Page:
Reviewed by David Guest

 

VAULT Festival 2020

 

 

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How We Begin

★★★★

King’s Head Theatre

How We Begin

How We Begin

King’s Head Theatre

Reviewed – 11th August 2019

★★★★

 

“It’s always wonderful to see roles written for women that are robust and real”

 

Surfacing Act Theatre present their debut play, How We Begin at the King’s Head Theatre in Islington. Written by Elisabeth Lewerenz, it depicts the beautifully complex love story of best friends Helen and Diana.

How We Begin is described, by the company, as ‘a queer female love story, told in a way, which has never been told before’ and after watching the show you can understand why they would so, boldly, declare this. Their production, certainly, has a unique voice and style that sharply defines itself. Surfacing Act Theatre was founded in 2019 when Elisabeth Lewerenz and Elizabeth Benbow (director) met during the VAULT Festival’s New Writers Showcase. Finding a kindred affinity for storytelling, they joined forces to write queer narratives which are often overlooked and left on the periphery of our stages.

The show begins with Helen (Talia Pick) and Diana (Emma Lucia) who intimately share their journey of friendship to secret lovers and then back to friendship again. This cyclical love tale; poignant and incredibly witty, was deftly navigated by Pick and Lucia who portrayed the vulnerable and conflicted characters with great emotional intelligence. Both actresses were confident, displaying perfect comic timing as they bantered on stage. Their presentation of the flexible duality of love, delicately peeled away the binary spectrum so predominantly seen. It’s always wonderful to see roles written for women that are robust and real. Lewerenz’s writing provided the platform for these actresses to thrive and Benbow’s direction was the catalyst to making the piece a seamless and engaging watch.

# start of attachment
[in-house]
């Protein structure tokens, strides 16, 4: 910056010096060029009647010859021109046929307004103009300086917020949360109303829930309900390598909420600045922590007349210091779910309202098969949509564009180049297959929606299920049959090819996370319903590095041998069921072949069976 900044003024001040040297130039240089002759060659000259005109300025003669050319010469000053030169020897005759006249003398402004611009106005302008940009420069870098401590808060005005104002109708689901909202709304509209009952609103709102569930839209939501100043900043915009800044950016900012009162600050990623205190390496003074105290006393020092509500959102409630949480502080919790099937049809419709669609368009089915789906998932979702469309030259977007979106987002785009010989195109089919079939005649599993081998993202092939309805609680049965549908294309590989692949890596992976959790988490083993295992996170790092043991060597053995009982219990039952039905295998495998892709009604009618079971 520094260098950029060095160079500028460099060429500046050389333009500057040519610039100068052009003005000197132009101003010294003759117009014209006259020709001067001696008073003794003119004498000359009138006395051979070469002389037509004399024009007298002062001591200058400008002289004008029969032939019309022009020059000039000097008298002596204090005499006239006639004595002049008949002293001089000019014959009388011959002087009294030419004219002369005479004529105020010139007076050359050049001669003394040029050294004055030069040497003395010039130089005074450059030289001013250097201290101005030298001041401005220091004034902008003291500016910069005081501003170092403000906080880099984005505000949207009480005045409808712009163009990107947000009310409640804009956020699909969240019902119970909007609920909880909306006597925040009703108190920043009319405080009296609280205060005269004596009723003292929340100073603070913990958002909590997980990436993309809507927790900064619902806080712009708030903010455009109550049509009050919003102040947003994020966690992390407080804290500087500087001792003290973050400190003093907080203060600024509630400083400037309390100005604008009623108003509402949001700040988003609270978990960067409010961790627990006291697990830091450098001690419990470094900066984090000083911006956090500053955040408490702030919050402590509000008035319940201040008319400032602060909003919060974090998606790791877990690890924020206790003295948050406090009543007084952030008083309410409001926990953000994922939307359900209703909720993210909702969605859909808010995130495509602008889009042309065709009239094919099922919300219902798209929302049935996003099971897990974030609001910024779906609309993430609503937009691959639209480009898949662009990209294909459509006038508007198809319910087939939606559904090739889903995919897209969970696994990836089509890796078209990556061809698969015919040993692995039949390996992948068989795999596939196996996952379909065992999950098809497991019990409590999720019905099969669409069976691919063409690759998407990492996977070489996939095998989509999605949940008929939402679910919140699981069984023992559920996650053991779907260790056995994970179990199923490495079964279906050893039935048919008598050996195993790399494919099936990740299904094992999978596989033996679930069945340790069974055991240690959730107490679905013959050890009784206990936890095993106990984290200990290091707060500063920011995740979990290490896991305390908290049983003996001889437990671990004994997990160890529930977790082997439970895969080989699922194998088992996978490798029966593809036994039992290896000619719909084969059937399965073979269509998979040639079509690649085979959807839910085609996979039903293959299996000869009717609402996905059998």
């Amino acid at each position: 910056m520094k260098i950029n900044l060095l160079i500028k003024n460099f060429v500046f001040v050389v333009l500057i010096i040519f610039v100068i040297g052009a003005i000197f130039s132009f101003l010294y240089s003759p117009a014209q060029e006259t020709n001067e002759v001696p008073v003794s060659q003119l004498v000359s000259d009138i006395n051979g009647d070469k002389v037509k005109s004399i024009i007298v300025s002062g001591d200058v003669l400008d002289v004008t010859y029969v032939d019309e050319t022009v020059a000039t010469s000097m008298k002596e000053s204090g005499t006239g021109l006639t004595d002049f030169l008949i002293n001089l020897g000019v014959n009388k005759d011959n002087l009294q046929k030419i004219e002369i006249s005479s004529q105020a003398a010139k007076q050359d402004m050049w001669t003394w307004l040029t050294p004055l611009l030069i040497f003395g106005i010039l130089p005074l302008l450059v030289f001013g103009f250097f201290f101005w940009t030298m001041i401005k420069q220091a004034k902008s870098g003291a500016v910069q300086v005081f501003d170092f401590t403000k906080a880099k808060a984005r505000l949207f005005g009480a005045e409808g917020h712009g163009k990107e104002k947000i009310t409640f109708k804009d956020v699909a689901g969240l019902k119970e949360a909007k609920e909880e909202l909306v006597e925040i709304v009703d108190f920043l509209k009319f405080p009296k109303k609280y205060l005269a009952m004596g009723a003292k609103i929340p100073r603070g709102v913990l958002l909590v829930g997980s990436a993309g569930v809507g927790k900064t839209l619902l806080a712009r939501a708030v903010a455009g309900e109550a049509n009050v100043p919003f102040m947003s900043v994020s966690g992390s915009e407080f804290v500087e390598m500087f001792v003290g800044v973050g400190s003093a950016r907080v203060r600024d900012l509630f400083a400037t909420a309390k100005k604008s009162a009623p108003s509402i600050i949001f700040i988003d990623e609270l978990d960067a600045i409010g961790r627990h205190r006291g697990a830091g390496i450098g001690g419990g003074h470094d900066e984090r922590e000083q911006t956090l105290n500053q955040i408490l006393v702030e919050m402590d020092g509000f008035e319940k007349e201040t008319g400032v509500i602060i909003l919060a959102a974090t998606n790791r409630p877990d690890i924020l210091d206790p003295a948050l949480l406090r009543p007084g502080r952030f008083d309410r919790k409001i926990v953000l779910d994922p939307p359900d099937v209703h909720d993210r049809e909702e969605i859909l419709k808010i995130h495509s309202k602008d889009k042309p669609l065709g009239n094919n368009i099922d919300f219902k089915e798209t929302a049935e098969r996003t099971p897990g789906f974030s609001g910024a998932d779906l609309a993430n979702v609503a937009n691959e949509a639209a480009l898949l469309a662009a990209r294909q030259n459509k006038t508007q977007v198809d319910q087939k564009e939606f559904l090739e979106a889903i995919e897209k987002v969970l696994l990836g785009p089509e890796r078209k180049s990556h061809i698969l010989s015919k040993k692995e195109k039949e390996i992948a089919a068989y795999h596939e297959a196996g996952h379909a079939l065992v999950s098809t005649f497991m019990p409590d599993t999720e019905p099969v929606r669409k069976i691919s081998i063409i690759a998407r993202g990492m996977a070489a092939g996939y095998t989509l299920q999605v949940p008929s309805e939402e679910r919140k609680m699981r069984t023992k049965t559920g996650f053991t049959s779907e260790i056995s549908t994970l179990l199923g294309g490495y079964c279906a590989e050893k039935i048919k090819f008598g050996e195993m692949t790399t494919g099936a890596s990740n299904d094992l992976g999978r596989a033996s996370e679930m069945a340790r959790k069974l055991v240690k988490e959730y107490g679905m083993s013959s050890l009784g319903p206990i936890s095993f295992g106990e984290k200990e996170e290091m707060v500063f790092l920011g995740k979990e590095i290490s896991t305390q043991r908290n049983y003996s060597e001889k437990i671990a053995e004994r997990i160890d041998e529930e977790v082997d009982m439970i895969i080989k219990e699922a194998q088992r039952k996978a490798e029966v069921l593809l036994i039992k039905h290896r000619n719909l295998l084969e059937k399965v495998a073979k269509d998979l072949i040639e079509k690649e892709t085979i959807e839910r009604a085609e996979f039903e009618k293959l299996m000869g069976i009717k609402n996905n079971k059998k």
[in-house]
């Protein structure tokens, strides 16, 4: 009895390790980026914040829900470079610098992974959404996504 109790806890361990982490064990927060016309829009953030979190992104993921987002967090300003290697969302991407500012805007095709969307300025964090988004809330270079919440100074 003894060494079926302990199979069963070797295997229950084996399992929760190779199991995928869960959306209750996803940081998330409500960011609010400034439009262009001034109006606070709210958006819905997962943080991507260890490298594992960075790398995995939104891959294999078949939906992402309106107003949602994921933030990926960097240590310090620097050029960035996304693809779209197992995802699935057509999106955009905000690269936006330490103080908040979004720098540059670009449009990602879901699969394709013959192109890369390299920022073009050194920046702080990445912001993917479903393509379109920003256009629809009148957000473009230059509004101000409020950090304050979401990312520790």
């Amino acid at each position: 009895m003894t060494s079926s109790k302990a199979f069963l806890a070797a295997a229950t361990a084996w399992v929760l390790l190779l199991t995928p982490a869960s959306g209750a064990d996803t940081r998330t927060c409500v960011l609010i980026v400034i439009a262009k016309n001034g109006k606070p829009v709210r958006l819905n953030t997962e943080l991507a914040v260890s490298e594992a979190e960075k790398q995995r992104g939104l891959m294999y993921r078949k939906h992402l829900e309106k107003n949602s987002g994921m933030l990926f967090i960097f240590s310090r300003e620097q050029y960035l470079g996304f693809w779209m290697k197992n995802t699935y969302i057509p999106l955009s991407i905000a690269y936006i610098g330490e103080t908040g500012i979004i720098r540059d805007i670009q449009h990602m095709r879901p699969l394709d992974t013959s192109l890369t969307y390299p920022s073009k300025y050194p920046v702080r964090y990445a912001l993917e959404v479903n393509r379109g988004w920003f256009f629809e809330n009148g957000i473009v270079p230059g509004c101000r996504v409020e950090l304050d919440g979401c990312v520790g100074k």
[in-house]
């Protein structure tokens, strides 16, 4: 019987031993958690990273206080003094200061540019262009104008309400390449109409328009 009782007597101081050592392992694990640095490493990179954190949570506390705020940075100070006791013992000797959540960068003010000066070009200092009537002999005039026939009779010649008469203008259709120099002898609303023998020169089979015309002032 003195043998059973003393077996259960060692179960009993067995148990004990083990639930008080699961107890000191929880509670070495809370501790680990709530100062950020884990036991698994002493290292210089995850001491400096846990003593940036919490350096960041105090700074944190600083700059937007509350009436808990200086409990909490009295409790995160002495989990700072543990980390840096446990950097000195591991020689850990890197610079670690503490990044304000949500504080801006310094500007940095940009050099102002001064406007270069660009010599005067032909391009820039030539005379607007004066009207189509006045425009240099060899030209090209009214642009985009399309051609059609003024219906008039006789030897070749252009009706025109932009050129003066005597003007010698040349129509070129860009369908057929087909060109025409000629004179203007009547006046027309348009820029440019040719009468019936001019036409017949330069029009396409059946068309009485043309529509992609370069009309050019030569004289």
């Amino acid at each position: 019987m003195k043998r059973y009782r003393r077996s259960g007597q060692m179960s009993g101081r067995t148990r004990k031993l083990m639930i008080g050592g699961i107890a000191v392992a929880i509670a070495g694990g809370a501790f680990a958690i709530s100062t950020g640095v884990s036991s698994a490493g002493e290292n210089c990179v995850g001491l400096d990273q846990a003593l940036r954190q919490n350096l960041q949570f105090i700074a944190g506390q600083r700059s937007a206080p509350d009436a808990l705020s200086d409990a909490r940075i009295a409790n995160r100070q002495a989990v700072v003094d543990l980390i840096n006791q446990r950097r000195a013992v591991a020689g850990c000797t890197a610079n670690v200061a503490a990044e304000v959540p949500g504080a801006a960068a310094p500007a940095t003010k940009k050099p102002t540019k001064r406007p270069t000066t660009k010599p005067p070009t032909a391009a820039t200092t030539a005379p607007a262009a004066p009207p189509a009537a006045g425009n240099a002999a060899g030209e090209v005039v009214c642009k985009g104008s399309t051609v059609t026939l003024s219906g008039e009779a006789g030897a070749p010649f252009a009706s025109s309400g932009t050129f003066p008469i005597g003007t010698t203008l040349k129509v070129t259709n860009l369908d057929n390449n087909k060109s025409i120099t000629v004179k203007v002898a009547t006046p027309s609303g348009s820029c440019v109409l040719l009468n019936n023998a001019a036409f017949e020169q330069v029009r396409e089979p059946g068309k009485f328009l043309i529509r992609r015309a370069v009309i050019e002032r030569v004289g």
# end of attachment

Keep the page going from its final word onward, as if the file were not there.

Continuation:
The stage was designed (Delyth Evans) with minimalist precision and though the space was not particularly large, somehow, it began to expand before our eyes; transporting us from one location to the next. This illusion was facilitated by the subtle lighting cues (Lucía Sánchez Roldán) that silently sang alongside the action whilst steering the direction of the play. Such is the magic of theatre when it is done well – all wheels of the production moving in one smooth motion.

The true power of this play, however, is in the ‘ordinariness’ of it. It is a transferable story, relatable to all ages, genders and demographics and yet this ordinary story (and those like it) are ignored and rarely represented. How We Begin opens up the box that queer love is repeatedly stuffed into and draws out the many layers and nuances that exist within it.

Surfacing Act Theatre have created an astute, professional and accomplished production. If this is what they achieve as a debut, then they have a bright future ahead of them.

 

Reviewed by Pippin

Photography by Charlie Sambrook

 

kings head theatre

How We Begin

King’s Head Theatre until 12th August

 

Previously reviewed at this venue:
Undetectable | ★★★★ | March 2019
Awkward Conversations With Animals … | ★★★★ | April 2019
HMS Pinafore | ★★★★ | April 2019
Unsung | ★★★½ | April 2019
Coral Browne: This F***Ing Lady! | ★★ | May 2019
This Island’s Mine | ★★★★★ | May 2019
Vulvarine | ★★★★★ | June 2019
Margot, Dame, The Most Famous Ballerina In The World | ★★★ | July 2019
Mating In Captivity | ★★★★ | July 2019
Oddball | ★★★½ | July 2019